Google has now stopped its Earth API and Maps API is a paid for API nowadays. Some capabilities have also been either removed or changed. Therefore, I had to remove all examples of VizMap applications I had created. I didn’t remove the entire topic as I thought some of the code may still be useful with some modifications. 

GeoCode addresses with Google Maps API

If you haven’t read about Bing rules on doing this, please do.
In this section we will look at what Google responds to a request for an address geoMapping. Using this data we will complete columns as defined in your sheet, and use a parameter sheet to describe how to treat the returned data. This all uses cDataSet to abstract data and make all this a trivial exercise.

Quick start

  1. Download the  Google Maps workbook (button above)
  2. Amend Columns A,B,C in the VenueMaster workbook to your data
  3. Hit one of the buttons on that page to geocode (with Google, Bing, yahoo , create a KML file or plot the addresses on a map using Google, Yahoo, Bing or OVI.
  4. Read how it works below.  You will normally not need to do any coding – just possible tweak a parameter sheet. For example here is all that is needed to Plot addresses on a google map or a Bing Map, where the argument is the name of a parameter sheet.

How to interact with Google MAPS API

Given an incomplete address, let’s look at how to ask Google Maps to clean it up, decode the response and organize it into country, state and other components.  In order to see what this is about, download and try the example.
Google provides a response from this URL ,, where ‘xx’ is the address.  In previous articles,  we already know how to deal with a jSon response from Google and how to populate Excel with the response.  The subject of this article is to decode the response. As you will see it is not an ‘exact science’, so the decoding process is highly configurable so I can tweak it over time and find out more about exactly how it works.  Remember that this is the first stage in plotting summarized data on a map, and as per the Google Terms and Conditions, you should not use this as a way to just clean up address data.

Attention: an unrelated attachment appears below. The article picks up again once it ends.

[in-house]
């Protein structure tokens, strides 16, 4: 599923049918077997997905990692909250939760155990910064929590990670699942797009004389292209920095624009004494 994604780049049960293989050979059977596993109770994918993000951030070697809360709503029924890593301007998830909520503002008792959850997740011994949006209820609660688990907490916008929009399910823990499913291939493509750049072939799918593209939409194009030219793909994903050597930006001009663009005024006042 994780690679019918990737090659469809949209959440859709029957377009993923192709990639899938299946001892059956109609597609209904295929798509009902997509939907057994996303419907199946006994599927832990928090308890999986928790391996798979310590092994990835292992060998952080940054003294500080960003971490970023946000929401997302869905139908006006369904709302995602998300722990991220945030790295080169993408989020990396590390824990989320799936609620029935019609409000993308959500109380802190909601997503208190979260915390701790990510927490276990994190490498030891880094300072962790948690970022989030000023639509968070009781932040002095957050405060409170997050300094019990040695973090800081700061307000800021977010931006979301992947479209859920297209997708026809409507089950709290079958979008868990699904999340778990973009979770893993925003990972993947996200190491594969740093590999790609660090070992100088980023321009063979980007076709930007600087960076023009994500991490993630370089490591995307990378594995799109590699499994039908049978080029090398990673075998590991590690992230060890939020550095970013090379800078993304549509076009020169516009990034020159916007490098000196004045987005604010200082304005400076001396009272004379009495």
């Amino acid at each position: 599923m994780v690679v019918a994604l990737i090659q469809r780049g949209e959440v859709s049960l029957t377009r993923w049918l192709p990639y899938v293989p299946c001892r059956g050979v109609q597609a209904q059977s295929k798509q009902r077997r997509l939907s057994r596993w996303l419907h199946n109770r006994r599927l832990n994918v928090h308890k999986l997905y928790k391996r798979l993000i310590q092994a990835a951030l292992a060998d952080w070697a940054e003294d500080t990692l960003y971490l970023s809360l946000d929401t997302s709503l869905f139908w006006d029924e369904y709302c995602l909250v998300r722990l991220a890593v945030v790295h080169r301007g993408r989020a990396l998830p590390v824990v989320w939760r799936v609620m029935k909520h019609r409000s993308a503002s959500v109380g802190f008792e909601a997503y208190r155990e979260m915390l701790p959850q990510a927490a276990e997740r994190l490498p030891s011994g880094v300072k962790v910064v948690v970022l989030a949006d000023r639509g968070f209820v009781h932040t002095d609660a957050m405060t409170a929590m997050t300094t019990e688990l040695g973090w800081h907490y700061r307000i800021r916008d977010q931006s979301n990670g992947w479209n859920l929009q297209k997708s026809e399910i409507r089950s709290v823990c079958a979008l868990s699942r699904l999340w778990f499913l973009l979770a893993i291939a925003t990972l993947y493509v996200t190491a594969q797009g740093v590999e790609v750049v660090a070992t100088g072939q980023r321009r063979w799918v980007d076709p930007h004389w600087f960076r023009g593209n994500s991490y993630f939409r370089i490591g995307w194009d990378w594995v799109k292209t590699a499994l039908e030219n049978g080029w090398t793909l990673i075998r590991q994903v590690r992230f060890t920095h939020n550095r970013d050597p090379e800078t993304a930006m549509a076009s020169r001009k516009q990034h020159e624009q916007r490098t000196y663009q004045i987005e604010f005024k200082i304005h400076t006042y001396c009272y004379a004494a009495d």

In this example we are going to populate a ‘customer master’ which has an unstructured address, with Google’s interpretation of its components.

Parameter Layout

The cDataSet capability makes getting parameters easy. The parameter sheet has 2 blocks. One that describes the key input fields, and another that  describes the treatment of the API response.
Key Input Fields
Two mandatory fields are required, an ID and the address to be decomposed. The first parameter block describes the column names you have chosen to give them.

Google Maps API parameters

Any additional column names present in your sheet that match any of the Column Names which have a component definition will be populated according to the rules given below – more details on that later.

geomap Response

Once deserialized, these are the component parts of a response to a request to geomap Google Headquarters. It should be straightforward to relate this to the parameters above. Note the special treatment though for ‘state’ and ‘fullkey’. Since various countries have different levels of administrative areas you can specify a mapping between country code and level, and fullkey means that the full key can be relied on to rely the required result.

Main Code

Here are the steps
  1. Create datasets of the Customer master Sheet, the decoding rules parameter block and the Fields parameter block.
  2. Check that the ID and Input address column exist.
  3. For each row in the Customer Master,  send a  Google API request with the unstructured input address
  4. Deserialize the response, and assuming status is “OK”, go off and decode each column according to the parameter rules.

Finding the appropriate values and populating

  1. Find the Country this address applies to in order to deal with any special country level issues, and from that encode the state (if its needed)
  2. For each cell that is required to be copied over, find the most appropriate match in the API response. Note this needs a recursive approach since we need to get deep enough into the structure to match the depth of the parameter component.


Although the complete code is given here for educational purposes, it is unlikely that it would need much modification since the structure and rules are configurable through the parameter sheet. This capability is really just a mashup of previously covered topics such as Data Manipulation ClassesExcel JSON conversion, and  Get Data From Google Docs . The next step will be to summarize the geocoded addresses so we can visualize the results as a Google Maps layer.
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